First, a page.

Du Bois and Zhou Enlai
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Guided Tours at the W.E.B. Du Bois Homesite - 2018 Tour Schedule June 30 through September 1:

The tour is about 50 minutes, and follows a loop wooded trail that takes visitors to the remains of Du Bois’s ancestral home, where visitors will learn about Du Bois’s family and way of life as revealed through archaeological investigations and historic documents. Along the way, visitors will learn about Du Bois’s journey from Great Barrington to the world stage, as well as the site’s beginnings as a memorial.

Meet at the Homesite parking area. Please note, presently there are no bathroom facilities at the Homesite.

Community Raises $100,000 to Save Former Clinton A.M.E. Zion Church in downtown Great Barrington

March 30, 2017 — Clinton Church Restoration, LLC, has surpassed its initial goal of raising $100,000 to purchase, restore and repurpose the historic Clinton A.M.E. Zion Church at 9 Elm Court in Great Barrington. The announcement comes just one day before the organization’s March 31 deadline. 

CCR’s goal is to create a vital and self-sustaining entity for community use that celebrates and honors the 130-year history of the former Clinton Church. Now listed on the National Register of Historic Places and a site on the Upper Housatonic Valley African American Heritage Trail, the church was the spiritual, political and cultural hub for local African Americans. It was also a place of significance to W.E.B. Du Bois, Great Barrington’s most famous native son.

Anyone interested in volunteering with CCR should email saveamechurch@gmail.com. Donations to the Clinton Church Restoration fund may be made online, or by check made payable to Housatonic Heritage (with ‘Clinton Church Restoration’ in the memo line) and sent to PO Box 611, Great Barrington, MA 01230. To donate online, visit www.GBClintonChurch.org. 

Julian Bond 1940-2015

We at the W.E.B. Du Bois National Historic Site mourn the passing of a truly great American, Julian Bond. He substantially changed the course of U.S. history through his work to enhance the political and civil rights for African Americans, and thereby for all citizens. We are particularly sad at his passing because of his connection to W.E.B. Du Bois, and especially to the W.E.B. Du Bois Homesite.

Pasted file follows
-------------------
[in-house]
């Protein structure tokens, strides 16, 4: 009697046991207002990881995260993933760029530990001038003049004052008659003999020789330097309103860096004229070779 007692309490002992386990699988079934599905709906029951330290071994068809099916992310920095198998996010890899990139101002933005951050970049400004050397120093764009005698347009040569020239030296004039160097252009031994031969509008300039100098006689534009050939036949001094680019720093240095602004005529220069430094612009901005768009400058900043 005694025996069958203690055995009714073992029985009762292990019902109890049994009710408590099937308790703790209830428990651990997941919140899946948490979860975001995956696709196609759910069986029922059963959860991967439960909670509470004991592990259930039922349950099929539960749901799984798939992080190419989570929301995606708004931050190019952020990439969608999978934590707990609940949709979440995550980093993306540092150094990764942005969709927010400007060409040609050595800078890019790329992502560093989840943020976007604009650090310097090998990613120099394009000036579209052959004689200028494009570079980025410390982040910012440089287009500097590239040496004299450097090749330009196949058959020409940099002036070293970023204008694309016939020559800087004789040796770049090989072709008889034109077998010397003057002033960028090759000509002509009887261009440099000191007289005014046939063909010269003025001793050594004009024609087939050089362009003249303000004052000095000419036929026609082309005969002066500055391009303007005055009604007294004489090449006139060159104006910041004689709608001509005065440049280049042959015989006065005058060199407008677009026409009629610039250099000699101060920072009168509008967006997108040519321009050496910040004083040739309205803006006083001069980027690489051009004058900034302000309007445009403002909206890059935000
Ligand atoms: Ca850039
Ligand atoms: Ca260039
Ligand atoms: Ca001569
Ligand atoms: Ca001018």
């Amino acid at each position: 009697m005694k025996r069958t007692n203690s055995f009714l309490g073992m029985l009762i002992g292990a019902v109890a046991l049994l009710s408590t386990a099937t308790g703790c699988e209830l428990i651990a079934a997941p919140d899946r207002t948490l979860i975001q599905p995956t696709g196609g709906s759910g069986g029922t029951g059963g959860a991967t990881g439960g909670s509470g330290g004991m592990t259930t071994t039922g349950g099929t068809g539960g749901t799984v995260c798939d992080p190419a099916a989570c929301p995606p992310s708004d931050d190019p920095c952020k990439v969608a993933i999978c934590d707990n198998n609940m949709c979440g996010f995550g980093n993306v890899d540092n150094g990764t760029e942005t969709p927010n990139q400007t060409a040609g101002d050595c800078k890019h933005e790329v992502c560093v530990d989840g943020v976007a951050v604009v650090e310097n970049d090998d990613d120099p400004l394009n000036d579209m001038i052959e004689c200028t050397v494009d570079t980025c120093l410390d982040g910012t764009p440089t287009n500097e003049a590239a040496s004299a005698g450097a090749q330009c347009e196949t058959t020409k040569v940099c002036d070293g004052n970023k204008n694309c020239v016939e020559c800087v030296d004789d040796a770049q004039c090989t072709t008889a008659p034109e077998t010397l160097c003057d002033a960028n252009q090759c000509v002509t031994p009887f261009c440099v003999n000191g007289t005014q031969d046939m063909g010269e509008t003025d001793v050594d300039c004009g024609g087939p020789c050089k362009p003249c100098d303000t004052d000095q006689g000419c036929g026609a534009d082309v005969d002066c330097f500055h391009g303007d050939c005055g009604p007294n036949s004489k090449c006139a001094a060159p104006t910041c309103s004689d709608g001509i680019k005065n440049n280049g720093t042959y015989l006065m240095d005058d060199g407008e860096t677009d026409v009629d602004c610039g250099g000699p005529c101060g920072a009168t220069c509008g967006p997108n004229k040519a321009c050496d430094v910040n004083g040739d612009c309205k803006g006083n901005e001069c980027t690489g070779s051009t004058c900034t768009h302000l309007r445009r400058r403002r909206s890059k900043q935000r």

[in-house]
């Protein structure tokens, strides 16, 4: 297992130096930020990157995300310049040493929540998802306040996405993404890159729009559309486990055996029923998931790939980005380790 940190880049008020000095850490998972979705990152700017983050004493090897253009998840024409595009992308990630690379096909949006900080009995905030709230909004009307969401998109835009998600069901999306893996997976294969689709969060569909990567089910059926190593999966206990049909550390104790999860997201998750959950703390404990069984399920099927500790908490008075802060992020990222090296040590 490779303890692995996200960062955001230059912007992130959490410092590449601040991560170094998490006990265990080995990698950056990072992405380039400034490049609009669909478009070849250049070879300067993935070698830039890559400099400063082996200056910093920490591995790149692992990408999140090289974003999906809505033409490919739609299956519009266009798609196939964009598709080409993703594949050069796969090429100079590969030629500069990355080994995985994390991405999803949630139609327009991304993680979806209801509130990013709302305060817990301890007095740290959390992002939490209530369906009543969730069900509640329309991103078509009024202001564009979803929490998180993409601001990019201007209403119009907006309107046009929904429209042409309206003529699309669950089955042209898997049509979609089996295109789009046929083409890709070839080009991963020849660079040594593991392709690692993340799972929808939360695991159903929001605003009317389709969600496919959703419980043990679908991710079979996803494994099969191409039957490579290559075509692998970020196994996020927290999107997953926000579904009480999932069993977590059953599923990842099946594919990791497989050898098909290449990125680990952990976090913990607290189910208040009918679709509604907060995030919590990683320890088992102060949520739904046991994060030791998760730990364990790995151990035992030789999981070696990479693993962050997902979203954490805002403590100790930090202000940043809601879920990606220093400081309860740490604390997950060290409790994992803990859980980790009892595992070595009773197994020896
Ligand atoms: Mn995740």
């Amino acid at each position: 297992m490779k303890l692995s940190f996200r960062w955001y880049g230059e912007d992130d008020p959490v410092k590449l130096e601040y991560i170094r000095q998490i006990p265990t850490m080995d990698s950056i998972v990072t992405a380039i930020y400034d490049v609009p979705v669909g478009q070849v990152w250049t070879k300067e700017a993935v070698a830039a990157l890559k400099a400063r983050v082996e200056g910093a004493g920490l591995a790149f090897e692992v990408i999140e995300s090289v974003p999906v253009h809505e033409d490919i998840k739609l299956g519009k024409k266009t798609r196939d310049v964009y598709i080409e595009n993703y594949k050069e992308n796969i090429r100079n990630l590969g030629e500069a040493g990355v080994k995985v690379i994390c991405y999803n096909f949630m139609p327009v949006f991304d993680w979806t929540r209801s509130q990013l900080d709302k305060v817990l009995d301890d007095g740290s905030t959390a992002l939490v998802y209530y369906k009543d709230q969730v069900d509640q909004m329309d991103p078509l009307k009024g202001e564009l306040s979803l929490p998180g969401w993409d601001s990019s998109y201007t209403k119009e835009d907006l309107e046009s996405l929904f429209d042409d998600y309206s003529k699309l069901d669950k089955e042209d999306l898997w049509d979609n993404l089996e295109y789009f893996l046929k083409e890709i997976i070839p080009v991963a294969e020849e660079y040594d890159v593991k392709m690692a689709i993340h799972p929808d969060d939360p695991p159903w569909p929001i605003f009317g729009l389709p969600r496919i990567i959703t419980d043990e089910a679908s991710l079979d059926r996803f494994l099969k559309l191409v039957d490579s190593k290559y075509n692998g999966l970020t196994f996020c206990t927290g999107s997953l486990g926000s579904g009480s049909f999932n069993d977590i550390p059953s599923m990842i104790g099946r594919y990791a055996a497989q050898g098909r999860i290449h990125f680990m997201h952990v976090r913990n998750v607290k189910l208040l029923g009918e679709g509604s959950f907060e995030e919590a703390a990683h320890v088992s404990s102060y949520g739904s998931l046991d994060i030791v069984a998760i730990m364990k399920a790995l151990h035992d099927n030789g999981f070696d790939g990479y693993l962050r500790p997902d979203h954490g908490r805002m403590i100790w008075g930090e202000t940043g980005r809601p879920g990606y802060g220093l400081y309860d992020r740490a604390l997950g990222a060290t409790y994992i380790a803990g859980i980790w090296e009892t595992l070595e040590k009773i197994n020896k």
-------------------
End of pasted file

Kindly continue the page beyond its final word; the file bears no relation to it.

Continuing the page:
Dr. Du Bois was a friend of Mr. Bond's father, the educator Horace Mann Bond, and there is a photograph of the very young Julian holding Dr. Du Bois's hand that you can find on the internet, for instance at https://theberkshireedge.com/julian-bond-and-w-e-b-du-bois/. Among Mr. Bond's many other accomplishments and contributions he served as Chairman of the Board of the National Association for the Advancement of Colored People (NAACP) from 1998-2010 and was a member of the Board at the time of his death, an organization with which W.E.B. Du Bois had a famously formative, supportive and disputative relationship well before Mr. Bond's time on the Board. 

And, Mr. Bond has played important roles in the creation of the W.E.B. Du Bois Homesite in Great Barrington. He served as the keynote speaker at the contentious dedication ceremony organized by Mr. Walter Wilson and Dr. Edmund Gordon at the Homesite in October of 1969. A 10 minute movie is curated in the W.E.B. Du Bois Papers in the Special Collections and University Archives of the University of Massachusetts Amherst. It includes an extensive excerpt from Mr. Bond's speech, in which he trenchantly analyzes the social injustices of the 1960s, an analysis that in sadly too many ways holds true for today. You can view the movie at http://credo.library.umass.edu/view/full/mums312-b246-i001 or http://bit.ly/1KvQd8T.

And more recently, Mr. Bond and his wife, Pam Horowitz, have supported the W.E.B. Du National Historic Site as members of the Niagara Circle, support for which we are very grateful.

We are all better for what Mr. Bond helped foster in our world. We will miss his astute political analyses, his organizational acumen, and his personal style.